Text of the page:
On Sept. 10, 1899 an earthquake raised the foothills of the St Elias Range, which borders Yakutat Bay, a measured 47.3 feet, while on Disenchantment Bay, an arm of Yakutat Bay, the same quake depressed some areas so low that the sea ran into the forests.

Skipper Tells How Trawler Hit after Alaska Earthquake, 1958

    JUNEAU, July 10 (UPI) - William Swanson, skipper of the trawler Badger, lay in his hospital bed today and told how "incredibly lucky" he was to survive a five-hour earthquake which rocked the rugged coastal area northwest of here.

    "We - my wife, Vivian, and myself - were anchored about 200 yards from the head of Lituya Bay when the quake struck. A huge glacier reaches right down to shore at that spot, and that quake just ripped a huge chunk out of the river of ice and tumbled it into the water," he said.

    The massive block of ice set up a wave which picked up the Badger and carried it over a 40-foot high landspit, Swanson said.

    "Our boat started swamping and Vivian climbed up alongside, he said; "just then a smaller wave hit us and she started to go over the side. I was hanging onto the rigging and managed to grab her."

    "We had a small skiff tied up alongside the Badger and we managed to pull it up next to us when we started to sink. "We managed to bail out the skiff and climb in, and just in the nick of time. We didn't have any oars, so I jerked out the middle seat, snapped it in two and made my own oars.

    "We were in that skiff for an hour, going up one huge wave and down another before the Lumen (another fishing vessel) picked us up. Vivian and I both got cramps. "The Lumen took us to Dixon Harbor, about 10 or 15 miles up the coast, where Dean Goodwin (a bush pilot from Juneau) picked_us up and flew us here.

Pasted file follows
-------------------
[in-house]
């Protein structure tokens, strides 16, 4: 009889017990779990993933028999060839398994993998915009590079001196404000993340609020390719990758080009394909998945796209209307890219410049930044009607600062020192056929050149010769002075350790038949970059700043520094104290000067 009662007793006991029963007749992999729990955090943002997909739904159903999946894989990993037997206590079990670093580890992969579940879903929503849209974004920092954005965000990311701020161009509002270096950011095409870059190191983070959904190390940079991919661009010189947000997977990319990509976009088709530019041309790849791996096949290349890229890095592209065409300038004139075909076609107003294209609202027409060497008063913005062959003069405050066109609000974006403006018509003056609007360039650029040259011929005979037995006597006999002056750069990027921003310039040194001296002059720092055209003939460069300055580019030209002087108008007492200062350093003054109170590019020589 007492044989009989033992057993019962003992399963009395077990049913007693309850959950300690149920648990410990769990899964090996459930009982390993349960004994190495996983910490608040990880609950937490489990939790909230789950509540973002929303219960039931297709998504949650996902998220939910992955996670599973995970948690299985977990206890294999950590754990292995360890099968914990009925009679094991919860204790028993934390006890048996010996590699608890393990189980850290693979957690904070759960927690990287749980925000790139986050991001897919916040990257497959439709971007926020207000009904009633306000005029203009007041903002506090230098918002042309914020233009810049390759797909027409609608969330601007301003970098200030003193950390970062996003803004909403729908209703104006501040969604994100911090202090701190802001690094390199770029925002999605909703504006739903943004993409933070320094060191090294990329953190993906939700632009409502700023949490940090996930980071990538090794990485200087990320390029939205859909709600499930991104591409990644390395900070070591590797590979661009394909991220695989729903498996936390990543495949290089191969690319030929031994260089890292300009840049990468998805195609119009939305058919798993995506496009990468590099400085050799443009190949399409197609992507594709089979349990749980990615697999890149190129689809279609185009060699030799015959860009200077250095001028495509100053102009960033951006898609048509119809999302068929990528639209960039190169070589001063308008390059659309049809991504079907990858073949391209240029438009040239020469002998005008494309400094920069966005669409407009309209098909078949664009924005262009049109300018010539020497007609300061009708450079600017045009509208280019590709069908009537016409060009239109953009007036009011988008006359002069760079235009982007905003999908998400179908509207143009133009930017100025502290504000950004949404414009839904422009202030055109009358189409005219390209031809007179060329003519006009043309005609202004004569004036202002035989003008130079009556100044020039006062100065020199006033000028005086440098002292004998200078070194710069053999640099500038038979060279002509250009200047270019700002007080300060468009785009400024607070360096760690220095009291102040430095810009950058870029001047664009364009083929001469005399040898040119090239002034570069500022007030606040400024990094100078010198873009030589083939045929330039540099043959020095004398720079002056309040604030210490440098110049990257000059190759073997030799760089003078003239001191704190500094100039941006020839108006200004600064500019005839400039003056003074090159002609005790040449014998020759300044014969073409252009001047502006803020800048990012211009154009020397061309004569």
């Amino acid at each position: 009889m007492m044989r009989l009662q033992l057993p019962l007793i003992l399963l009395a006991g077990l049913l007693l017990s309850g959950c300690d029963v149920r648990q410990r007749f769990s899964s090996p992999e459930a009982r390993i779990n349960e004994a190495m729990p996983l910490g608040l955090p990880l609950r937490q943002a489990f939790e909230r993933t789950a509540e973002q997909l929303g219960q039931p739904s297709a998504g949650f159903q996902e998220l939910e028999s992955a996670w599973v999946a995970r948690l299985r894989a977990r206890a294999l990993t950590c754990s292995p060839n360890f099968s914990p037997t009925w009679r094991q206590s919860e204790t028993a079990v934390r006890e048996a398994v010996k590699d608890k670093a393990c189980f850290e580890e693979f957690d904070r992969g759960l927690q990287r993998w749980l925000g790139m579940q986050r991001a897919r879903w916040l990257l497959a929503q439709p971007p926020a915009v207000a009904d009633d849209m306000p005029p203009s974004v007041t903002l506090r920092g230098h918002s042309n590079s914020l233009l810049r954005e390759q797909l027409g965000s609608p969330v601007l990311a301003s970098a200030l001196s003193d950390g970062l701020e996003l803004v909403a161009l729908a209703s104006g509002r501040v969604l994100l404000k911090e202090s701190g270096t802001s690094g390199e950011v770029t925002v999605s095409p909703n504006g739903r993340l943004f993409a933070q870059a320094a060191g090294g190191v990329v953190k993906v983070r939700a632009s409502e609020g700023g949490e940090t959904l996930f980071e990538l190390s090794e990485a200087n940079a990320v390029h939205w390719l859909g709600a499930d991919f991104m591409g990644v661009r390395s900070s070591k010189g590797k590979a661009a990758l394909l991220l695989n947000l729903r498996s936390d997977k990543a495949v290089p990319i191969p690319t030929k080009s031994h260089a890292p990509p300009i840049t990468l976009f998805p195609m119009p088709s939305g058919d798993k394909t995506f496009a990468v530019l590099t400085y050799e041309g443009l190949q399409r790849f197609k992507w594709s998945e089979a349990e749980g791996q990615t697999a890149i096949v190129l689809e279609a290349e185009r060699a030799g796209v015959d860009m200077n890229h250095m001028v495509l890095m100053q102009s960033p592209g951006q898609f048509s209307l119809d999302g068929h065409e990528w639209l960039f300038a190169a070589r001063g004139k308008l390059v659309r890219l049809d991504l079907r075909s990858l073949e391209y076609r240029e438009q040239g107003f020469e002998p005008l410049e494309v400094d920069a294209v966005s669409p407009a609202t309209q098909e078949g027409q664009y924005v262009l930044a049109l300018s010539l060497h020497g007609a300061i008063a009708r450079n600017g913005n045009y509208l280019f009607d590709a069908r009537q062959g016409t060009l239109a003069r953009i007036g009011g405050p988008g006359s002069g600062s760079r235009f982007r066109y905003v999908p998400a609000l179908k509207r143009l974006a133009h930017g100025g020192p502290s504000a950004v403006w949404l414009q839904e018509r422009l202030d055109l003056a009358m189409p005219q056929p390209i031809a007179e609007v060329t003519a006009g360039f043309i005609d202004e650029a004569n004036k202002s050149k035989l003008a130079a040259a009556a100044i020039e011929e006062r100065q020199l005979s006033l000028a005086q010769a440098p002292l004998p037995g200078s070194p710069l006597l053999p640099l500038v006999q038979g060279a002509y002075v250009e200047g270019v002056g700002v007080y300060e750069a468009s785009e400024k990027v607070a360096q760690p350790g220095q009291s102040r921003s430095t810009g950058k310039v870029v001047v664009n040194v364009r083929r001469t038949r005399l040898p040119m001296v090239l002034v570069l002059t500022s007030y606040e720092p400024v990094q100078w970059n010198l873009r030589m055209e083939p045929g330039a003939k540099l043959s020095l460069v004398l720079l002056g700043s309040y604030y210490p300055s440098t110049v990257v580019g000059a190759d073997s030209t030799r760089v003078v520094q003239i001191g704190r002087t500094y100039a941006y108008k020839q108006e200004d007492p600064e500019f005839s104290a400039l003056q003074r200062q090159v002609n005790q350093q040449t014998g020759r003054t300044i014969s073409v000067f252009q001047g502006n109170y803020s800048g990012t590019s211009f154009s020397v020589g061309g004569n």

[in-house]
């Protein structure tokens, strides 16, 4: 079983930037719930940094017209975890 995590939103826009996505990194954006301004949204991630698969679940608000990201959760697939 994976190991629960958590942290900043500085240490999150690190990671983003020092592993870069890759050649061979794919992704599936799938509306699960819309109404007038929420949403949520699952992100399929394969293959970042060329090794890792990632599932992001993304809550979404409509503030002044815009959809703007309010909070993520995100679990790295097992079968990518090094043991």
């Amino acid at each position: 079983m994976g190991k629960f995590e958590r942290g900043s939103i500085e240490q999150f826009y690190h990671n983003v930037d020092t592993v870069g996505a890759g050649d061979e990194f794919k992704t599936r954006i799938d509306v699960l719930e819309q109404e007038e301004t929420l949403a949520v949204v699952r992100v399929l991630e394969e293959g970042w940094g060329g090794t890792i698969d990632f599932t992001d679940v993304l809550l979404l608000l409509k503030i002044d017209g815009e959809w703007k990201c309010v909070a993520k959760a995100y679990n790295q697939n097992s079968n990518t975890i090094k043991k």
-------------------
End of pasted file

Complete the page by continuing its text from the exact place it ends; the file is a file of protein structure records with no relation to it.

"They tell me they haven't found the Sunmore. The last I saw of her, she was under power and heading for the entrance of the bay. (The Sunmore has been reported missing by the Coast Guard and a search was underway.)

    "The tide wave hit her and last I saw of the Sunmore, she was going over another 40-foot landspit. I don't know what happened to it. Orville and Mickey Wagner of Juneau used to operate that boat."

Ten Minutes in Lituya Bay
This lengthy article by Alan Bellows describes a 1936 tsunami as well as the 1958 Lituya Bay megatsunami which remains the highest such wave in recorded history.

Giant Waves at Lituya Bay, Alaska
USGS Publication by Don J. Miller, 1960 (pdf, 48 pages, 83 MB).

The giant waves of Lituya Bay
An Alaska Science Forum article by Ned Rozell.

The giant wave of Icy Bay
The Icy Bay landslide on October 17, 2015 was larger than the amount of rock and soil that slid at Lituya Bay, but the Lituya Bay wave was larger because it fell from a higher elevation into deeper water.

World's Tallest Tsunami
A well-illustrated article at geology.com.

Wildest Alaska: Journeys of Great Peril in Lituya Bay
This compelling and eerie memoir tells of Philip L. Fradkin's odyssey through recorded human history and eventually to the bay itself, as he explores the dark and unyielding side of nature.